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12:47 AM | Field Report from Mars: Sol 3971 - March 26, 2015
Opportunity reaches a marathon milestone—in more ways than one. Larry Crumpler reports on the current status of the seemingly unstoppable Mars rover.

March 28, 2015

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11:00 PM | Drunk on Geology - Lithology Beer (Kickstarter Campaign)
The next up on the Drunk on Geology series is the Lithology Beer by the Lithology Brewing Company from Long Island, New York. This beer is unique in my Drunk on Geology series because it is not an established brewery. Yet. This is from an old friend of mine who is currently searching for the funds through a Kickstarter Campaign to help establish their award winning brew into an official brewing company.How often do you say to yourself, "I just wish there were more geological […]
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10:55 PM | Deep earthquake activity in Bárðarbunga and Öræfajökull volcano
Today (28-March-2015) there has been deep earthquake activity in Bárðarbunga volcano. This suggest that there is a fresh injection of magma into Bárðarbunga volcano system. If this is going to result in new eruption remains to be seen. … Continue reading →
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10:02 PM | Geo 1095: March 28, Day 817: Over the Rivers and Through the Woods
The sign above and to the right of Dana's head reads "Entering Over the Rivers and Through the Woods Oregon Scenic Byway." Here's some information on that route, and I won't argue with its scenic nature... but behind us, and to the left (we're looking more or less west, here), are some of the most scenic routes in the state. See numbers 5 and 6 at that last link. In the mid-distance, you can see an abrupt transition from bouldery ground and sparse vegetation to a large, uniform stand of old […]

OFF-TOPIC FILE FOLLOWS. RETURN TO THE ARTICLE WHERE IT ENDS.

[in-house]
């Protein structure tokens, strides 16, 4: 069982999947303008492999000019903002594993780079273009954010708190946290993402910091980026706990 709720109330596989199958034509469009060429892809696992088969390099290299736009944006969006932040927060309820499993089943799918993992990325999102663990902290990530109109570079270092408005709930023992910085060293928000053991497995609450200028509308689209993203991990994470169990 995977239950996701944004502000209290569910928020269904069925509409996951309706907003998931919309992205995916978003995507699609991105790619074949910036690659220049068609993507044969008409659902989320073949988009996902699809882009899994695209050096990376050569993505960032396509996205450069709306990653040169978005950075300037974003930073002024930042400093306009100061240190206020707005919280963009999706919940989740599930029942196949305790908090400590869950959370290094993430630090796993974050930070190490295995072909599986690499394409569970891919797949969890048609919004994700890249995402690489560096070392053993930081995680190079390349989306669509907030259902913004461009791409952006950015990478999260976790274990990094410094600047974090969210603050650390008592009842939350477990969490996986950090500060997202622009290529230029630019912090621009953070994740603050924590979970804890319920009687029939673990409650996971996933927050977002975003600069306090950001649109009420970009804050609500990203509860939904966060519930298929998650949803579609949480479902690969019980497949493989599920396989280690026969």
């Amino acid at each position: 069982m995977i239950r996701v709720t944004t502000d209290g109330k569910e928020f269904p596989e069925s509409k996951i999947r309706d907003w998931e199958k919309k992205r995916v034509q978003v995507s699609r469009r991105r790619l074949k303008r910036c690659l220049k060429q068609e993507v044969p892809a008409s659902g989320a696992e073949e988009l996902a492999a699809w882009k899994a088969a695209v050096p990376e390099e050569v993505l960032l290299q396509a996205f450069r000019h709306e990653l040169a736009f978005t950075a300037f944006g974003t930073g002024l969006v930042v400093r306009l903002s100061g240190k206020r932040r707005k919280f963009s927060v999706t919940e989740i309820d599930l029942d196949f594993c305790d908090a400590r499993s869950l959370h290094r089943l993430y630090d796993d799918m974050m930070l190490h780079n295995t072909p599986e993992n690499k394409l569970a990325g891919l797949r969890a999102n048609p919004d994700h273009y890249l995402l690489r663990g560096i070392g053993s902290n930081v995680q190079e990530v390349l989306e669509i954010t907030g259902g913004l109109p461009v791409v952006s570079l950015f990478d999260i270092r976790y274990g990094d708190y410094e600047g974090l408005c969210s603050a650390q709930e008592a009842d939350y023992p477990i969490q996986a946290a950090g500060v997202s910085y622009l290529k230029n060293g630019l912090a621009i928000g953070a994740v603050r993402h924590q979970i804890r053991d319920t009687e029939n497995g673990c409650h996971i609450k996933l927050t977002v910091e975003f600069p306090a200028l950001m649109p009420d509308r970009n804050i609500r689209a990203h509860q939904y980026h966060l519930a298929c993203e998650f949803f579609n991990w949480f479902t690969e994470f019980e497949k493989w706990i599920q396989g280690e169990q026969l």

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8:01 PM | Geo 1095: March 27, Day 816: Fiery Flow
Continuing over Tombstone Pass, after the site of the most recent posts, we come to McKenzie Junction. I've posted a number of photos from here before, which were also taken on this particular day trip. However, I was just starting the Geo series, and there were quite a number of shots I skipped at the time that I think are worth sharing. In addition, since those earlier posts, I've been back to the McKenzie trough/River/Pass at least three or four times, so I'll be mixing in some shots from […]
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6:13 PM | As the water drops, so does the power.
As I empty the last of last month’s big snowstorm from my rain barrels onto the garden, I notice the water comes out more and more slowly. It’s a reminder of why power production drops as supply in our big reservoirs declines. Some tricky tradeoffs here:
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4:39 PM | Packing up and ready to go
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3:36 PM | 3rd Annual Arizona Geological Society Doug Shakel Memorial Student Poster Event
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2:00 PM | Earth Hour: What Is the Carbon Footprint of an Email?
Find out how seemingly harmless everyday actions also contribute to emissions of carbon dioxide other greenhouse gases.